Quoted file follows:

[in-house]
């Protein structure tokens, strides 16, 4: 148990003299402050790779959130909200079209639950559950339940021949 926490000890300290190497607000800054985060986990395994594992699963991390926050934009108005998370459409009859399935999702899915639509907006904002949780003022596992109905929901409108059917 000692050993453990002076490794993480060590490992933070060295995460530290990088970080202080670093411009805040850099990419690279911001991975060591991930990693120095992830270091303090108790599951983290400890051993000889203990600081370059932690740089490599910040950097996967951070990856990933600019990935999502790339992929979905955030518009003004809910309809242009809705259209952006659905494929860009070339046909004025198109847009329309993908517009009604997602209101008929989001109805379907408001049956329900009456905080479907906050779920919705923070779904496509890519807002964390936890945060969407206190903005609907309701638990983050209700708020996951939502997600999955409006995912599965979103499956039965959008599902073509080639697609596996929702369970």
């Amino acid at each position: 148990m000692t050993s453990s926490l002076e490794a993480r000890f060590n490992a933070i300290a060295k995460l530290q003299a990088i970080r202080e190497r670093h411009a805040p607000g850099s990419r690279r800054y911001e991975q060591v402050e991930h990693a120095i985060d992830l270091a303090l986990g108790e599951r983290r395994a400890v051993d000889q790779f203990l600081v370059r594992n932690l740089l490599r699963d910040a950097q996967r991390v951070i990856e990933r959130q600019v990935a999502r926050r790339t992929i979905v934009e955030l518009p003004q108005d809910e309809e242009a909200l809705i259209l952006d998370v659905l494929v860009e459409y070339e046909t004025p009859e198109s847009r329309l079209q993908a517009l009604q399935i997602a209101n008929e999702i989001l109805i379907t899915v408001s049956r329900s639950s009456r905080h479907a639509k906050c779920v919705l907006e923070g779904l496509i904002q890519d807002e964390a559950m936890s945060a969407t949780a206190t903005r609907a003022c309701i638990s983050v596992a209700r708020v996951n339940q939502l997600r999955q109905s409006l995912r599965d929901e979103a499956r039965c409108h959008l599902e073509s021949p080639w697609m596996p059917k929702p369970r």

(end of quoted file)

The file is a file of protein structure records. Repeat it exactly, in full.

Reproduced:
[in-house]
């Protein structure tokens, strides 16, 4: 148990003299402050790779959130909200079209639950559950339940021949 926490000890300290190497607000800054985060986990395994594992699963991390926050934009108005998370459409009859399935999702899915639509907006904002949780003022596992109905929901409108059917 000692050993453990002076490794993480060590490992933070060295995460530290990088970080202080670093411009805040850099990419690279911001991975060591991930990693120095992830270091303090108790599951983290400890051993000889203990600081370059932690740089490599910040950097996967951070990856990933600019990935999502790339992929979905955030518009003004809910309809242009809705259209952006659905494929860009070339046909004025198109847009329309993908517009009604997602209101008929989001109805379907408001049956329900009456905080479907906050779920919705923070779904496509890519807002964390936890945060969407206190903005609907309701638990983050209700708020996951939502997600999955409006995912599965979103499956039965959008599902073509080639697609596996929702369970």
């Amino acid at each position: 148990m000692t050993s453990s926490l002076e490794a993480r000890f060590n490992a933070i300290a060295k995460l530290q003299a990088i970080r202080e190497r670093h411009a805040p607000g850099s990419r690279r800054y911001e991975q060591v402050e991930h990693a120095i985060d992830l270091a303090l986990g108790e599951r983290r395994a400890v051993d000889q790779f203990l600081v370059r594992n932690l740089l490599r699963d910040a950097q996967r991390v951070i990856e990933r959130q600019v990935a999502r926050r790339t992929i979905v934009e955030l518009p003004q108005d809910e309809e242009a909200l809705i259209l952006d998370v659905l494929v860009e459409y070339e046909t004025p009859e198109s847009r329309l079209q993908a517009l009604q399935i997602a209101n008929e999702i989001l109805i379907t899915v408001s049956r329900s639950s009456r905080h479907a639509k906050c779920v919705l907006e923070g779904l496509i904002q890519d807002e964390a559950m936890s945060a969407t949780a206190t903005r609907a003022c309701i638990s983050v596992a209700r708020v996951n339940q939502l997600r999955q109905s409006l995912r599965d929901e979103a499956r039965c409108h959008l599902e073509s021949p080639w697609m596996p059917k929702p369970r």